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Thursday, 30 September 1993
Page: 1613

(Question No. 469)

Senator Coulter asked the Minister representing the Minister for Development Cooperation and Pacific Island Affairs, upon notice, on 17 August 1993:

(1)What is the extent of bilateral aid by Australia to the Republic of Kiribati in 1991, 1992, 1993?

(2)Does the aid include a survey of the sewage disposal problems in the atoll of Tarawa south?

(3)What options are being considered to deal with sewage which is causing massive health problems and polluting the lagoon?

(4)If a water borne system is being considered, how will the sewage be disposed of and in what way will it be treated prior to disposal?

(5)What is the likely capital and recurrent costs, including the provision of a sea water flushing supply, for such a system?

(6)What environmental studies will be done to assess the possible effects of a water borne system with discharge to the ocean?

(7)Given that much of the diet of the people of the island consists of fish and many fish inhabit the edge of the reef, what will the effect of a sewage discharge on the fish and subsequent health of the people?

(8)Have other systems of sewage disposal been examined, such as composting. If not, why not?

(9)Is the Government aware that several Australian designed and manufactured composting toilet systems have already been sold overseas?

(10)Have any of these been considered and cost comparisons been made, bearing in mind that any water borne system in the atolls will also require a sea water supply system with its heavy costs of maintenance?

(11)Does the Government see that the encouragement of composting toilets will help a new industry with export potential and which, in turn, is prepared to help with technology transfers to Pacific neighbours?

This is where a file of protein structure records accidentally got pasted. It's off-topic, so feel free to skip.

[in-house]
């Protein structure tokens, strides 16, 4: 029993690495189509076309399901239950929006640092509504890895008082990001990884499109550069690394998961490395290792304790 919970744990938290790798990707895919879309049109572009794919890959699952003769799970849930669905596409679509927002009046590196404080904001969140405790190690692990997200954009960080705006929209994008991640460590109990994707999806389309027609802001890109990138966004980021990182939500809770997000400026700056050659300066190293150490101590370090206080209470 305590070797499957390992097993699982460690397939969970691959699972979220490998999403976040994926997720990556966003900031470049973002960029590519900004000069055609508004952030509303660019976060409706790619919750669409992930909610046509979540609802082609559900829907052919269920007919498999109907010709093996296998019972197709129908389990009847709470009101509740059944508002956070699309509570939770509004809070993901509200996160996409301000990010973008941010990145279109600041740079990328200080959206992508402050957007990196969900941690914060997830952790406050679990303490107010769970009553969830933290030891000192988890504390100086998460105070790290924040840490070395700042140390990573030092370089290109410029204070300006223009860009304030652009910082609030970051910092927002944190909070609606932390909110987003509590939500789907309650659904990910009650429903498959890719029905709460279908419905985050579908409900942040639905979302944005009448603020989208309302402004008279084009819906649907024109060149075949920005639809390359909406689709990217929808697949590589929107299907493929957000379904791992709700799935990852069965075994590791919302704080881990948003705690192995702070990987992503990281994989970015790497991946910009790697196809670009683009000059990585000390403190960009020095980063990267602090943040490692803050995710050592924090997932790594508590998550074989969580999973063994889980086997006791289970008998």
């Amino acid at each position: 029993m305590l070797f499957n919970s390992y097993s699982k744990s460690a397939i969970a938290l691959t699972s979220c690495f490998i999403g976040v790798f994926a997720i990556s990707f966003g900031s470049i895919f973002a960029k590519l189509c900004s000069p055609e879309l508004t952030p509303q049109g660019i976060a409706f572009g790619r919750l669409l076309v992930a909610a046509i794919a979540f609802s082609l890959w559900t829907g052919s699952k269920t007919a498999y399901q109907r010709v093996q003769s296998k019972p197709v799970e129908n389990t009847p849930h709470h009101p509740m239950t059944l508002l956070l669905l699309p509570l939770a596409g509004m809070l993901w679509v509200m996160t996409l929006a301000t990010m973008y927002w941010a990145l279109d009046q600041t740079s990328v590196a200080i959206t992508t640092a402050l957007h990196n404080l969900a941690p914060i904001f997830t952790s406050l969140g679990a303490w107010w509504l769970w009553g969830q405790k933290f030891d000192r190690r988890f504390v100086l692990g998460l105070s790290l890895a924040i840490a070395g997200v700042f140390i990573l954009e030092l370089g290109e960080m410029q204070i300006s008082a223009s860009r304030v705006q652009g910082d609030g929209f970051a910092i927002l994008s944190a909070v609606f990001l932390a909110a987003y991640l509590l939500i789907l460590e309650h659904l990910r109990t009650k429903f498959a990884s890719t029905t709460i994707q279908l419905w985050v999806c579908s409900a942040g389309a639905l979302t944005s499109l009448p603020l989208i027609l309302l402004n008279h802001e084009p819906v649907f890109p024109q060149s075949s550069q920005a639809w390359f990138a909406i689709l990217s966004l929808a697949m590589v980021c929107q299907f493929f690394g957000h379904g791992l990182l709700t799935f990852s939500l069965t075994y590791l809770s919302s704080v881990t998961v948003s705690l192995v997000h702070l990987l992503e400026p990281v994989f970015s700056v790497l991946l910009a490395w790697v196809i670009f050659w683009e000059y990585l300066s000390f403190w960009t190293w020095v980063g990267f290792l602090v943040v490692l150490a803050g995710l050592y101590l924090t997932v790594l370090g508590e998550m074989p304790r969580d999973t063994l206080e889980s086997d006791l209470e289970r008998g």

Senator Gareth Evans —The Minister for Development Cooperation and Pacific Islands Affairs has provided the following answer to the honourable senator's question:

  (1) The aid program follows a financial year funding arrangement. Expenditure on bilateral aid to Kiribati for the last three financial years has been:

1990/91—$2.4 million

1991/92—$3.5 million

1992/93—$4.3 million

(2)The performance of three ocean outfalls was investigated in 1985 by Consulting Environmental Engineers of the NSW Region of the Department of Housing and Construction, and in June 1993 the Australian International Development Assistance Bureau (AIDAB) conducted a field appraisal of the South Tarawa Sanitation Project being developed by the Government of Kiribati (GOK). The appraisal concluded that it would not be possible to provide assistance until a comprehensive multidisciplinary approach to encompass all health issues is developed in Kiribati and all inputs are co-ordinated under this approach to achieve an effective and sustainable improvement in health conditions.